Anita was extremely articulate and knowledgeable. Her studio is in a grand old building complex in Wiltshire not far from Bath Spa University, where she is the executive dean at the School of Art and Design. She is also the founding director of the Jerwood Drawing Prize, the pre-eminent annual open exhibition for drawing in the UK.
Light flooded in through the large windows and her drawings stood on easels waiting to be worked on. Her books and paintings were there too and the atmosphere was calm with an undercurrent of tremendous industry. We shot the film and interview in one day, with a trip to the university gallery for extra footage.
Many of the drawings featured in the film were chosen for the exhibition ‘DRAWN‘ at The Customs House Gallery, curated by Esen Kaya, featuring work ranging from Seeing Something Else (1993) to the present Witness series (2017).
Thoughts on Glass
In contrast, two of the artists I filmed worked almost exclusively with glass at Sunderland’s National Glass Centre (NGC). The NGC is the UK’s centre for excellence in glass art, bringing contemporary work to the north east from around the world.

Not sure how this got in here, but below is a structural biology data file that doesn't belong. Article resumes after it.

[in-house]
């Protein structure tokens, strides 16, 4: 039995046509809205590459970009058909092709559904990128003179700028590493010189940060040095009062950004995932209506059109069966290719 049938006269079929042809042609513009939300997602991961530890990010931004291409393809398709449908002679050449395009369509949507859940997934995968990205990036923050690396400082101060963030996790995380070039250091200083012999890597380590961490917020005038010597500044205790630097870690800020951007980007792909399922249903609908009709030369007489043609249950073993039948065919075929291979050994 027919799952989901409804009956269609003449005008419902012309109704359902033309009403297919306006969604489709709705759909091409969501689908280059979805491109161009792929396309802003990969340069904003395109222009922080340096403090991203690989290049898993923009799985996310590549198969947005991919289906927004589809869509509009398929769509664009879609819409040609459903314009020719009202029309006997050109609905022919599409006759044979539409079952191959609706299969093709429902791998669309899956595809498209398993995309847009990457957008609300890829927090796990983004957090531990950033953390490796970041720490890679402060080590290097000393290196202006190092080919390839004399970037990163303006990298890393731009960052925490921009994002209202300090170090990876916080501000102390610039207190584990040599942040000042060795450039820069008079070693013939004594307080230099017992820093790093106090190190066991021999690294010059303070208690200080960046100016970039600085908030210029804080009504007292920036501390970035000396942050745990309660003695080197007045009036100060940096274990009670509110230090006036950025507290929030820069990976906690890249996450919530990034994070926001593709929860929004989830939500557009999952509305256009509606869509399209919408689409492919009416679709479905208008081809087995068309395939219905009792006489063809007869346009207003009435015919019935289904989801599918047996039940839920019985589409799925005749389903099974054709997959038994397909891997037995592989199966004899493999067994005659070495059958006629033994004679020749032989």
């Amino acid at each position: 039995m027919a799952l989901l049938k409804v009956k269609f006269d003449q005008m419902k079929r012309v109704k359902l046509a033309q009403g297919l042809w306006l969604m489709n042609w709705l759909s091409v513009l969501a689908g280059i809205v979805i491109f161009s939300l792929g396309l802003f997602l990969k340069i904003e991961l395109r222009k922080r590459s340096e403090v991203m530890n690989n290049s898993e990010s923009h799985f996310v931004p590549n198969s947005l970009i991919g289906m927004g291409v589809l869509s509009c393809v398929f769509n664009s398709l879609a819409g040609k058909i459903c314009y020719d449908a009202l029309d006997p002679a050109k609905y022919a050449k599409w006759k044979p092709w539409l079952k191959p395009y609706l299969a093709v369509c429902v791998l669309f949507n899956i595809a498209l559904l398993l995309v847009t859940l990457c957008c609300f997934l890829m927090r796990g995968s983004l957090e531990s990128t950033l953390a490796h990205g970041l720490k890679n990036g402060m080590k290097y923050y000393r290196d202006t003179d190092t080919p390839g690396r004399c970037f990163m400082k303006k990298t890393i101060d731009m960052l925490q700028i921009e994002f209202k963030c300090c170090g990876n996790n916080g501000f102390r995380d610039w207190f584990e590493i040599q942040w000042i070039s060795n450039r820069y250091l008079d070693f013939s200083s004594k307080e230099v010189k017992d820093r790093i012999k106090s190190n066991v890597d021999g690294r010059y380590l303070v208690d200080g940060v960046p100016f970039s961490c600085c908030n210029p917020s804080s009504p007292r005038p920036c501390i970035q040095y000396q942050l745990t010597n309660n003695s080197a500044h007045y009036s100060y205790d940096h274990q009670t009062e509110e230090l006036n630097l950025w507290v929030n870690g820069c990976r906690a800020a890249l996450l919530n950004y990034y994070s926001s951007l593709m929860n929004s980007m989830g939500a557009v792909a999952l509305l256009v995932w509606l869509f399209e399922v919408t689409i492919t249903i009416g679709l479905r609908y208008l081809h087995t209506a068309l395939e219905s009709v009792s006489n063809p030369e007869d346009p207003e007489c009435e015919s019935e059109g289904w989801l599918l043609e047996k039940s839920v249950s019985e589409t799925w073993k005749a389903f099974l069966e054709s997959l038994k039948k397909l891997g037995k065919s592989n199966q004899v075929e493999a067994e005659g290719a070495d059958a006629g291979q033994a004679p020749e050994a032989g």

Zoe Garner is a superb flame worker and glass sculptor whose work includes both immaculate glass jewellery and large-scale installations such as high-end chandeliers. She runs workshops at the NGC on flamework and she asked me to produce a film for her website that would show the skill involved in making glass objects using the burners.
I produced two edits – one colour and one black and white (which Zoe chose for her website). The music was Zoe’s personal choice and she was extremely happy with the way it highlighted the dynamic nature of flamework. The film was used roughly a year later in an exhibition of her work at the NGC.
One commission led to another and glass artist Helen Pailing asked if I would produce a video installation for a large glass sculpture she was working on as part of her PhD. Adorn was made using reclaimed glass from the flamework studio. Pieces were hand selected from the waste bin and wrapped in copper tape, then sprayed with water to created an aged patina.